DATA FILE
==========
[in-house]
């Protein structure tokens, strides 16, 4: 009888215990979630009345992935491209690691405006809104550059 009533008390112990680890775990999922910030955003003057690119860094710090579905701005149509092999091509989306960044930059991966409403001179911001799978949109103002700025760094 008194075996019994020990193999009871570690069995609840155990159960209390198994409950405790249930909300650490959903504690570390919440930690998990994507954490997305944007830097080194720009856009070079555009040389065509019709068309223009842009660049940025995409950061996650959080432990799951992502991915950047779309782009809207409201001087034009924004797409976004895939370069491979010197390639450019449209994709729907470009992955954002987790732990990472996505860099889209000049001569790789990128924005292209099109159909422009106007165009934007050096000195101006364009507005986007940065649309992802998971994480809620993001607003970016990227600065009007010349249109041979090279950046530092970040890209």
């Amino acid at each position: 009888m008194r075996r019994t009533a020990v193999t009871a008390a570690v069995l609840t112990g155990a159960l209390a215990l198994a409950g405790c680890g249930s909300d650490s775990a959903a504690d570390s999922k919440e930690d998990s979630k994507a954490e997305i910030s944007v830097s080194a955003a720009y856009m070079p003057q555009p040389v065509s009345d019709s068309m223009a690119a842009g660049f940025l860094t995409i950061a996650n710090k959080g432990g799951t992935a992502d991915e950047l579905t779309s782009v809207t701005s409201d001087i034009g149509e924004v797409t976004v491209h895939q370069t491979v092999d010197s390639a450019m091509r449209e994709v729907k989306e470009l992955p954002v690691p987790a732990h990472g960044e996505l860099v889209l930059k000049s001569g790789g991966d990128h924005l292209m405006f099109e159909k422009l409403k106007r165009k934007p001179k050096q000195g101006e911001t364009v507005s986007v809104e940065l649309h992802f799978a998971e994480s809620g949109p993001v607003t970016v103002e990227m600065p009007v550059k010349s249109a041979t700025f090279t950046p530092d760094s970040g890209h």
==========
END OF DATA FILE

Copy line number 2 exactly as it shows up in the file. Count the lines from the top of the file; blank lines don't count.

């Protein structure tokens, strides 16, 4: 009888215990979630009345992935491209690691405006809104550059 009533008390112990680890775990999922910030955003003057690119860094710090579905701005149509092999091509989306960044930059991966409403001179911001799978949109103002700025760094 008194075996019994020990193999009871570690069995609840155990159960209390198994409950405790249930909300650490959903504690570390919440930690998990994507954490997305944007830097080194720009856009070079555009040389065509019709068309223009842009660049940025995409950061996650959080432990799951992502991915950047779309782009809207409201001087034009924004797409976004895939370069491979010197390639450019449209994709729907470009992955954002987790732990990472996505860099889209000049001569790789990128924005292209099109159909422009106007165009934007050096000195101006364009507005986007940065649309992802998971994480809620993001607003970016990227600065009007010349249109041979090279950046530092970040890209």